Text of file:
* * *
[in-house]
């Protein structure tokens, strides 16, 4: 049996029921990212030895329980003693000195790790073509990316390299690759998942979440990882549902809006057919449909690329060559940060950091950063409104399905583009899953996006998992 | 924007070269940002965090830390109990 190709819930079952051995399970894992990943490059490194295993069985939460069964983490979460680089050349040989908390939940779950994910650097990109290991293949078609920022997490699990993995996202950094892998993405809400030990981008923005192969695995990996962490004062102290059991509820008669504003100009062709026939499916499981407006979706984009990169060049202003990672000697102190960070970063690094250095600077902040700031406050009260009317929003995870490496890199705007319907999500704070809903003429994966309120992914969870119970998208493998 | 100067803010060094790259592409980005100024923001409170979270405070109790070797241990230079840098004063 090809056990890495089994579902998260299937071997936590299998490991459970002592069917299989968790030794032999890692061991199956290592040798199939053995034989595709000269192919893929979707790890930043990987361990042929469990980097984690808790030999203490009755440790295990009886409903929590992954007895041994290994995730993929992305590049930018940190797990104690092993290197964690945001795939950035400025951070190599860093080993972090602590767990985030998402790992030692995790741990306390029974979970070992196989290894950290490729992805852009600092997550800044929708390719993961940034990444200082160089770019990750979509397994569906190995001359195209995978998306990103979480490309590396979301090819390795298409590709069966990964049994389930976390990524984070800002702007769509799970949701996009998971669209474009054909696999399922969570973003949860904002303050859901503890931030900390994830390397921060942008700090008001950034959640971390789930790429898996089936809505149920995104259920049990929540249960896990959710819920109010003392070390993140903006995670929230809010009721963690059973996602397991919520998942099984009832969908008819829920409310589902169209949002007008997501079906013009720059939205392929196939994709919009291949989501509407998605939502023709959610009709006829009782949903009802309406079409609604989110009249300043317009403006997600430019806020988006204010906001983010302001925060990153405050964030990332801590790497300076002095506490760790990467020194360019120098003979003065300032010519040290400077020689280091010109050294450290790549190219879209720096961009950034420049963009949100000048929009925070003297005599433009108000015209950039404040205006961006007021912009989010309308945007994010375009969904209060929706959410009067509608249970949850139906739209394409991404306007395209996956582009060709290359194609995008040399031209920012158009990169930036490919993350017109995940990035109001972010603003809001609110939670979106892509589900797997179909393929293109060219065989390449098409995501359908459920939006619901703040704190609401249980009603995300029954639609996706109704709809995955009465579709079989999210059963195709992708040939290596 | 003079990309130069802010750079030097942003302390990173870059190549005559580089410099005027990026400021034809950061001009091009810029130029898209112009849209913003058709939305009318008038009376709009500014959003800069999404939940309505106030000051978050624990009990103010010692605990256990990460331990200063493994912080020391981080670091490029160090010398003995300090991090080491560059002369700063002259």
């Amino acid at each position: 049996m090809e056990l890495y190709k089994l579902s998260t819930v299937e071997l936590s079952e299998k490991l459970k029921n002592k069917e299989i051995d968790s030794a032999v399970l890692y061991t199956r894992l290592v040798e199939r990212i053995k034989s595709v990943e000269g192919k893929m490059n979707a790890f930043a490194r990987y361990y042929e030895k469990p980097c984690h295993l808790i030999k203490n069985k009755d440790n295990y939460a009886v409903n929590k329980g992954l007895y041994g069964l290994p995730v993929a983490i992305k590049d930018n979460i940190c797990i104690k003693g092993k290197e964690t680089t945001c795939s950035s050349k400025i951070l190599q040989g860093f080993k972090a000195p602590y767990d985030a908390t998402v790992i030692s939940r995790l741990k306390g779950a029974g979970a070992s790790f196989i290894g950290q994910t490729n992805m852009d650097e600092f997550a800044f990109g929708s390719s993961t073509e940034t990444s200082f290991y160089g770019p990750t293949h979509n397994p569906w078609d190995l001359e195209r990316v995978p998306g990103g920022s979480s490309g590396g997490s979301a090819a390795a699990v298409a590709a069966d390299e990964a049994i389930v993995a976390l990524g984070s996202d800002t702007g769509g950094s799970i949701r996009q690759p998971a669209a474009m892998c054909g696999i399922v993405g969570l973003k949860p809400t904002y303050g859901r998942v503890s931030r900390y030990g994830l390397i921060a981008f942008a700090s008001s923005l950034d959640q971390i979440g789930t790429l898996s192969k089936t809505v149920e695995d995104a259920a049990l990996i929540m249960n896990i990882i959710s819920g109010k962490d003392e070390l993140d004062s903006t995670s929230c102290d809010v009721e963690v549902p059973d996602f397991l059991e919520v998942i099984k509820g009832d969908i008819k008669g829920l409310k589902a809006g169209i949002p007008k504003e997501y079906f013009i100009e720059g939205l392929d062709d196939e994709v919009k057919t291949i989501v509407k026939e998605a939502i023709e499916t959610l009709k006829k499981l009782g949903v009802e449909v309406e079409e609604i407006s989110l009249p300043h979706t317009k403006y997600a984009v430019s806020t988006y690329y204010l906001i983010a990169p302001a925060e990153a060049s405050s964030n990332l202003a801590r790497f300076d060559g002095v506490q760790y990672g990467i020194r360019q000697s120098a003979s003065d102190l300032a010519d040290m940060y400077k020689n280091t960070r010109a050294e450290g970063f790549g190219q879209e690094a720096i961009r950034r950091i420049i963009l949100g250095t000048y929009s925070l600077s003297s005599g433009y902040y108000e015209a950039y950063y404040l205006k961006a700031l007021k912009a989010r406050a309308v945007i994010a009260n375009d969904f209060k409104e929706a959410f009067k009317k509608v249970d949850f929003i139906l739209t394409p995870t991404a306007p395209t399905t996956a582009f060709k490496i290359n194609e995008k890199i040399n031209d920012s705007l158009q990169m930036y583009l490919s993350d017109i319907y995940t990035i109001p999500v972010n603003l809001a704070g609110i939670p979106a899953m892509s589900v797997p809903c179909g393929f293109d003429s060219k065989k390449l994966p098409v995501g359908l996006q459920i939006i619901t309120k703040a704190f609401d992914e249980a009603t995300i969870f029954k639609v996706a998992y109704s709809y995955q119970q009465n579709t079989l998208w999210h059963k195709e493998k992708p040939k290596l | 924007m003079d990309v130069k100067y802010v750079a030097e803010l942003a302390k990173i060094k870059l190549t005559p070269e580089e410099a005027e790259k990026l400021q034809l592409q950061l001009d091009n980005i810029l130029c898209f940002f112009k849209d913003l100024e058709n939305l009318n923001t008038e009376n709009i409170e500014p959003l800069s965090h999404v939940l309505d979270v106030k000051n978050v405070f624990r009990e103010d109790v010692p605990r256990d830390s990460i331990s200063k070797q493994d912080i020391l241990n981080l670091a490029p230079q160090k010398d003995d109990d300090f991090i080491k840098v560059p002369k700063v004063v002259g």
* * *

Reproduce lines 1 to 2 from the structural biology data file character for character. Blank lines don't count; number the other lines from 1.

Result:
[in-house]
């Protein structure tokens, strides 16, 4: 049996029921990212030895329980003693000195790790073509990316390299690759998942979440990882549902809006057919449909690329060559940060950091950063409104399905583009899953996006998992 | 924007070269940002965090830390109990 190709819930079952051995399970894992990943490059490194295993069985939460069964983490979460680089050349040989908390939940779950994910650097990109290991293949078609920022997490699990993995996202950094892998993405809400030990981008923005192969695995990996962490004062102290059991509820008669504003100009062709026939499916499981407006979706984009990169060049202003990672000697102190960070970063690094250095600077902040700031406050009260009317929003995870490496890199705007319907999500704070809903003429994966309120992914969870119970998208493998 | 100067803010060094790259592409980005100024923001409170979270405070109790070797241990230079840098004063 090809056990890495089994579902998260299937071997936590299998490991459970002592069917299989968790030794032999890692061991199956290592040798199939053995034989595709000269192919893929979707790890930043990987361990042929469990980097984690808790030999203490009755440790295990009886409903929590992954007895041994290994995730993929992305590049930018940190797990104690092993290197964690945001795939950035400025951070190599860093080993972090602590767990985030998402790992030692995790741990306390029974979970070992196989290894950290490729992805852009600092997550800044929708390719993961940034990444200082160089770019990750979509397994569906190995001359195209995978998306990103979480490309590396979301090819390795298409590709069966990964049994389930976390990524984070800002702007769509799970949701996009998971669209474009054909696999399922969570973003949860904002303050859901503890931030900390994830390397921060942008700090008001950034959640971390789930790429898996089936809505149920995104259920049990929540249960896990959710819920109010003392070390993140903006995670929230809010009721963690059973996602397991919520998942099984009832969908008819829920409310589902169209949002007008997501079906013009720059939205392929196939994709919009291949989501509407998605939502023709959610009709006829009782949903009802309406079409609604989110009249300043317009403006997600430019806020988006204010906001983010302001925060990153405050964030990332801590790497300076002095506490760790990467020194360019120098003979003065300032010519040290400077020689280091010109050294450290790549190219879209720096961009950034420049963009949100000048929009925070003297005599433009108000015209950039404040205006961006007021912009989010309308945007994010375009969904209060929706959410009067509608249970949850139906739209394409991404306007395209996956582009060709290359194609995008040399031209920012158009990169930036490919993350017109995940990035109001972010603003809001609110939670979106892509589900797997179909393929293109060219065989390449098409995501359908459920939006619901703040704190609401249980009603995300029954639609996706109704709809995955009465579709079989999210059963195709992708040939290596 | 003079990309130069802010750079030097942003302390990173870059190549005559580089410099005027990026400021034809950061001009091009810029130029898209112009849209913003058709939305009318008038009376709009500014959003800069999404939940309505106030000051978050624990009990103010010692605990256990990460331990200063493994912080020391981080670091490029160090010398003995300090991090080491560059002369700063002259």